Mrs. Clinton's decision not to fire her top ally in 
Pennsylvania, Gov. Edward G. Rendell, for saying in 
February that some white voters there were "probably 
not ready to vote for an African-American candidate." 

"When you hear the lack of total denunciation of Ferraro, 
when you hear Rendell saying there are whites who will 
never vote for a black, one has to wonder if the Clinton 
campaign has a Pennsylvania strategy to appeal to voters 
on race," Mr. Sharpton said in an interview. "I would 
hope Mrs. Clinton would make it clear that she is not 
doing that." 

Mr. Sharpton ran against Ms. Ferraro in 1992 in New York 
in a primary for a Senate seat. 

Howard Wolfson, the Clinton campaign's communications 
director, said in response: "She has made it clear. She 
makes it clear all the time." 

From virtually the start of the contest between Mrs. 
Clinton and Mr. Obama in January 2007, they have sought 
to move beyond race and sex, acknowledging that their 
possible nominations would be historic, yet saying they 
were running on their qualifications. 

At the same time, each has used the issue against the 
other. Mr. Obama's advisers suggested that Mrs. Clinton 
was playing the sex card last fall after a brutal debate 
where several male contenders criticized her. 

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Mrs. Clinton's advisers and former President Bill Clinton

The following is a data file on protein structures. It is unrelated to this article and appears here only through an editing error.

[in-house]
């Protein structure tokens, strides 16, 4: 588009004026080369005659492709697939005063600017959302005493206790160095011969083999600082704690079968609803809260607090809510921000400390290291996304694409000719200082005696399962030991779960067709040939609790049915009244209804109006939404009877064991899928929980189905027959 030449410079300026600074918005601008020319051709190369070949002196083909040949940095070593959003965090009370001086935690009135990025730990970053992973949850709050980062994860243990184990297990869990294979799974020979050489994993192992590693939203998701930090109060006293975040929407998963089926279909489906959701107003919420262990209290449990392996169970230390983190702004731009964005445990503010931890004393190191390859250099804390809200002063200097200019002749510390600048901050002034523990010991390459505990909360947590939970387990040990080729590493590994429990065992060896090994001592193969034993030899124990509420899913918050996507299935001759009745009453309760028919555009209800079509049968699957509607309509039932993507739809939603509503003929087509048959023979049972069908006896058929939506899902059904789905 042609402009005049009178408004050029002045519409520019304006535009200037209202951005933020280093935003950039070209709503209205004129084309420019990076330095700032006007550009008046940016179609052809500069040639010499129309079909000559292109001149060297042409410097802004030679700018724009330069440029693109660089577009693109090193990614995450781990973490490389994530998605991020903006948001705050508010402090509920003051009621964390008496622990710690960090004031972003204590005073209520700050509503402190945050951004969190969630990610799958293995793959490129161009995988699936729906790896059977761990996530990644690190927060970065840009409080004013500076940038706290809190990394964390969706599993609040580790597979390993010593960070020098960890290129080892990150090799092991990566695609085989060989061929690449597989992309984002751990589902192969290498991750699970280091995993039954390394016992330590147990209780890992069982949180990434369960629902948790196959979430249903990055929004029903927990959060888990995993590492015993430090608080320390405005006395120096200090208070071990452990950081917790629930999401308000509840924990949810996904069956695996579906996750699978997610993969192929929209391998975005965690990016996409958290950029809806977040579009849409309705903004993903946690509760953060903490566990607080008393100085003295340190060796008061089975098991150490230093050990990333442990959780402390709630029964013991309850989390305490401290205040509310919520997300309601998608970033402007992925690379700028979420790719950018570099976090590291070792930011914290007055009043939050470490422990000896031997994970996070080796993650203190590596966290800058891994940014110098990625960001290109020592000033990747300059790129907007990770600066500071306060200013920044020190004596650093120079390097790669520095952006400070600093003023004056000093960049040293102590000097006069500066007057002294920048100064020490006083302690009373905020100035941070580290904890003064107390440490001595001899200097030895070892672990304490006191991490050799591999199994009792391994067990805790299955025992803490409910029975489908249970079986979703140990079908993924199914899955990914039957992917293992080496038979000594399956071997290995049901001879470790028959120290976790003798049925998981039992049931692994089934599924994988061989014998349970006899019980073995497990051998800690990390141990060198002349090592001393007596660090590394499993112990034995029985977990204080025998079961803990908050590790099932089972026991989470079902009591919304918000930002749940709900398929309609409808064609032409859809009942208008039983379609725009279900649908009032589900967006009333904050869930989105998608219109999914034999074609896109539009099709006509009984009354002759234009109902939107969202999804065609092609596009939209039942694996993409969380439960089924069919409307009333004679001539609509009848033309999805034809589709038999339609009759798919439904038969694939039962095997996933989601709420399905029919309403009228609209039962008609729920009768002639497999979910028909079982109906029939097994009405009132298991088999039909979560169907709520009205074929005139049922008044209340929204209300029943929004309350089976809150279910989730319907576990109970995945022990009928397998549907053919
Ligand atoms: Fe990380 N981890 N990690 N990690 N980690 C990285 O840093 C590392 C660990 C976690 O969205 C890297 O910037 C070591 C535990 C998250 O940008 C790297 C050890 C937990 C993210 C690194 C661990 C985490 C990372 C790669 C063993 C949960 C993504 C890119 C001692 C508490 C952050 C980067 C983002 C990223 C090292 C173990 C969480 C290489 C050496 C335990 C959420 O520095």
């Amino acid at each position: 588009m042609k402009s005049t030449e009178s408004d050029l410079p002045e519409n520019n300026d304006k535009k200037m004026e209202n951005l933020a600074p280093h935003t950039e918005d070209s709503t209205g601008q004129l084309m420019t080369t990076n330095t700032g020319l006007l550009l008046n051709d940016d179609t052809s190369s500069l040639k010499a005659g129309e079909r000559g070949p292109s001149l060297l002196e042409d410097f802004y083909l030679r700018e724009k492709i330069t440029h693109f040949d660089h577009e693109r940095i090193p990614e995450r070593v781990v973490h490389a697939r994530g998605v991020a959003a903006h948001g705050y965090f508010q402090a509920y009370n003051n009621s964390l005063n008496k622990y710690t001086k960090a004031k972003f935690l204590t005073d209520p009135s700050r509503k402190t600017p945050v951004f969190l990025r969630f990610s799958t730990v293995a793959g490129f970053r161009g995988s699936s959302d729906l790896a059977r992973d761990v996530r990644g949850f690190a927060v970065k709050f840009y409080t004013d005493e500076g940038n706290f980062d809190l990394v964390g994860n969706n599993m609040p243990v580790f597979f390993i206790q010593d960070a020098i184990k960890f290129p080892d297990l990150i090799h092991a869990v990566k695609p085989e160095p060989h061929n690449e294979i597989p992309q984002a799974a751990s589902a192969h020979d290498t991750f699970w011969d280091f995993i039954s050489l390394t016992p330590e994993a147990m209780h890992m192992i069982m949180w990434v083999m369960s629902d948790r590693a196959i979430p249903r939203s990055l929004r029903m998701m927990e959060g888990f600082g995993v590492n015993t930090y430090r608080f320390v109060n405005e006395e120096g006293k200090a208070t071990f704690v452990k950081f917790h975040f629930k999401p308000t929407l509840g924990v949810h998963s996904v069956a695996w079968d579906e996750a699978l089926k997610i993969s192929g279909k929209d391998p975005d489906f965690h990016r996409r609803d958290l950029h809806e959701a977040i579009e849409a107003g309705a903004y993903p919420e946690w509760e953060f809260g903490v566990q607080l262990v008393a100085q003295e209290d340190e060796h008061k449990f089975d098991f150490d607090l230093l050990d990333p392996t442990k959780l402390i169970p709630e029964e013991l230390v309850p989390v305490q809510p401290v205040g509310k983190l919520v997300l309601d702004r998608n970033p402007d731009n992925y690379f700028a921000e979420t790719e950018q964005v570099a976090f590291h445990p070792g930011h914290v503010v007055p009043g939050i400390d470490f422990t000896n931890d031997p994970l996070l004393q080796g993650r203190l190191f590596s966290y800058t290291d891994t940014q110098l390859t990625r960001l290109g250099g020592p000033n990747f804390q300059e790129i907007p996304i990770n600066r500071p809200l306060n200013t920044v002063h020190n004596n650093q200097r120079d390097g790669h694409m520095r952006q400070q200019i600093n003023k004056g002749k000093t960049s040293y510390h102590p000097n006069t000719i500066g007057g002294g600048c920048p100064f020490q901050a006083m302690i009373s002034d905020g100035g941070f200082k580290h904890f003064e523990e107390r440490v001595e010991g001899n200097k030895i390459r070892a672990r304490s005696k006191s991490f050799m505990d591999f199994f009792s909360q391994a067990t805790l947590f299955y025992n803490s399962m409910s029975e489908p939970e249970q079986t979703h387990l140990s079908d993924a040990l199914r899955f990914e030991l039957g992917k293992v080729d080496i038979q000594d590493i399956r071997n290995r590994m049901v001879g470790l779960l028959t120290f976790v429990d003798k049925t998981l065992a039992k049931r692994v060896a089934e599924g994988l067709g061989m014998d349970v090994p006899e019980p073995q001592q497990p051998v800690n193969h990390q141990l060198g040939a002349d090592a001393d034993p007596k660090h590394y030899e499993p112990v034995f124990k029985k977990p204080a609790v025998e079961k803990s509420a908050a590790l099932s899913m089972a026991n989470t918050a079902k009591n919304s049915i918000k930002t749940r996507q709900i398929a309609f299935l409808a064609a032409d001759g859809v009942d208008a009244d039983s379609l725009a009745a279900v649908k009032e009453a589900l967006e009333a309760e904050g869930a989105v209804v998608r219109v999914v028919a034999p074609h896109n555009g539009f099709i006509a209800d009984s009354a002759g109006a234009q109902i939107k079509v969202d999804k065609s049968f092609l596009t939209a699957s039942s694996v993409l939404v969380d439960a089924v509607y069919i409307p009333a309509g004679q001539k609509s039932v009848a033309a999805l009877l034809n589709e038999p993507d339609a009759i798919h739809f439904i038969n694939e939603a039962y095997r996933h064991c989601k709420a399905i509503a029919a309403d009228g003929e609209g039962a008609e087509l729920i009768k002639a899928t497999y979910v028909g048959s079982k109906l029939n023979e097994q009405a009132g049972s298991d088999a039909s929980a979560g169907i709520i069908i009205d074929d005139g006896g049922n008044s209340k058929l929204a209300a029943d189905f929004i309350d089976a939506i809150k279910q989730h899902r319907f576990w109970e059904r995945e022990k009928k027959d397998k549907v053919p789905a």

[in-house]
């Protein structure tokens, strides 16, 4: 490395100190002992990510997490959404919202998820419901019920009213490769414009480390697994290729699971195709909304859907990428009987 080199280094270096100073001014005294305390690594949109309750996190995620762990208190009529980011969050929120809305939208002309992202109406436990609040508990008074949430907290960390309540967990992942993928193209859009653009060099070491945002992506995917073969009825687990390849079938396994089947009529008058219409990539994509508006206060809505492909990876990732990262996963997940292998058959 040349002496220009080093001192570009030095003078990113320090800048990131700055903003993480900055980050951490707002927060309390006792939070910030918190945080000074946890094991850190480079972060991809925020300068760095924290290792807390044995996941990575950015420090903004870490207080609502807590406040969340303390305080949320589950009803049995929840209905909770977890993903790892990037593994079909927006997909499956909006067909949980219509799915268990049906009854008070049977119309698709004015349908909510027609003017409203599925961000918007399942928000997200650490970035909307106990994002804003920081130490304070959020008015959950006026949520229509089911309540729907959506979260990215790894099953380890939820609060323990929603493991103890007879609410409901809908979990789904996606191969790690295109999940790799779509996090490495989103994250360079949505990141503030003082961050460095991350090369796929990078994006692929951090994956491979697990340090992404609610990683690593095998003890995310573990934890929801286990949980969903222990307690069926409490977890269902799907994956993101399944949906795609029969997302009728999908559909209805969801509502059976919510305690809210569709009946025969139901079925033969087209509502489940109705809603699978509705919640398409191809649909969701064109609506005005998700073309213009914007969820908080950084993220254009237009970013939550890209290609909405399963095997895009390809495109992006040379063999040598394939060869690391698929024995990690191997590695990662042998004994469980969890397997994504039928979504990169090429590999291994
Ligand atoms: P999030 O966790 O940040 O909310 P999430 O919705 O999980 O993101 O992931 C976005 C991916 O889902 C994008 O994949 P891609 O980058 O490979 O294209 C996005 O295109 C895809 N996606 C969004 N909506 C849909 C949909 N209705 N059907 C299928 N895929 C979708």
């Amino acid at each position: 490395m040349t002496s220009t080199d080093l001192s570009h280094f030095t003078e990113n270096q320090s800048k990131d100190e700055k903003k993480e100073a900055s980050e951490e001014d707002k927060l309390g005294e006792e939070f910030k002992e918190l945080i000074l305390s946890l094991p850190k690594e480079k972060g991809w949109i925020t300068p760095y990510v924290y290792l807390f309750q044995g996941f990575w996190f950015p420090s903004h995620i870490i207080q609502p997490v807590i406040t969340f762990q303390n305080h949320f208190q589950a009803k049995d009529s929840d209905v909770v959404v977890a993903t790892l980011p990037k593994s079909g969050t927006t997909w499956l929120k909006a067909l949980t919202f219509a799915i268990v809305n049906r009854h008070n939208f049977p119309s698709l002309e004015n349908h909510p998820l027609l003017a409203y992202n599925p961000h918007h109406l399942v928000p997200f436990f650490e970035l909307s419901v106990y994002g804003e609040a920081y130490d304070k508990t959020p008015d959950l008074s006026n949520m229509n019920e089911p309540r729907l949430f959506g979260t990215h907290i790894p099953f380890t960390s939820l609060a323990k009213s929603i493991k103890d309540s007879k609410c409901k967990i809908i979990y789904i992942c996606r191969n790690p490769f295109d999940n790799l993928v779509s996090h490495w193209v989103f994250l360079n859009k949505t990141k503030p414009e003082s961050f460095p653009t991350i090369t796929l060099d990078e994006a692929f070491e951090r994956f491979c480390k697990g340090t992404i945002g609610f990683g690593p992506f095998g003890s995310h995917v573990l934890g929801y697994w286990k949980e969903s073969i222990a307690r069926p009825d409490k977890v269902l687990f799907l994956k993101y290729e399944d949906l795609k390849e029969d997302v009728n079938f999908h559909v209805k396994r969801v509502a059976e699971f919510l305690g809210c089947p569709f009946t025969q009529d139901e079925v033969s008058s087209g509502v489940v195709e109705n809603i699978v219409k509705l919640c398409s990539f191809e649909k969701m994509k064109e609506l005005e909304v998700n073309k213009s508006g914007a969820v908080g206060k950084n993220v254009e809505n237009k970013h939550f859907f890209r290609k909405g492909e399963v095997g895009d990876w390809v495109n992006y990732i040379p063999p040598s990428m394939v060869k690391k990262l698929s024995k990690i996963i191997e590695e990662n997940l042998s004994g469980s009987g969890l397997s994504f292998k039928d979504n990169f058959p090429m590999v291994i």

suggested that black candidates like Mr. Obama had done 
well in South Carolina because of support among African-
Americans there. 

Although Mr. Obama did not directly call on Ms. Ferraro 
to quit the campaign finance committee, his aides worked 
to keep the issue alive. They set up a conference call 
with reporters to draw attention to the comment. 

On Wednesday, Mr. Obama called the remark wrongheaded but 
said he did not believe that Ms. Ferraro intended it to 
be racist. 

"The Clinton campaign has talked more during the course 
of the last few months about what groups are supporting 
her and what groups are supporting me and trying to make 
a case that the reason she should be the nominee is that 
there are a set of voters that Obama might not get," he 
said. "And that seems to track in a certain racial 

Mr. Obama's advisers noted that his support among whites 
in Mississippi increased, to a small degree, over that in 
South Carolina, when some Democrats had feared that Mr. 
Obama could be called a candidate who appealed just to 
black voters. 

Race has been a defining feature of the primary contests. 
Beyond Mississippi, Mrs. Clinton was backed by 5 percent 
of black voters in Illinois, Mr. Obama's home state; 8 
percent in Wisconsin, where black voters made up 8 percent 
of the Democratic primary vote; 9 percent in Delaware; 
10 percent in Virginia; and 11 percent in Georgia, all 
states Mr. Obama won. 

Mr. Obama's 26 percent support among whites in Tuesday's 
primary was one of his worst performances with this group. 

He had previously been supported by 16 percent of white 
voters in Arkansas; 23 percent in Florida, where the 
candidates did not actively campaign; 24 percent in South 
Carolina, where John Edwards was still competing; and 
25 percent in Alabama. 


Dalia Sussman contributed reporting.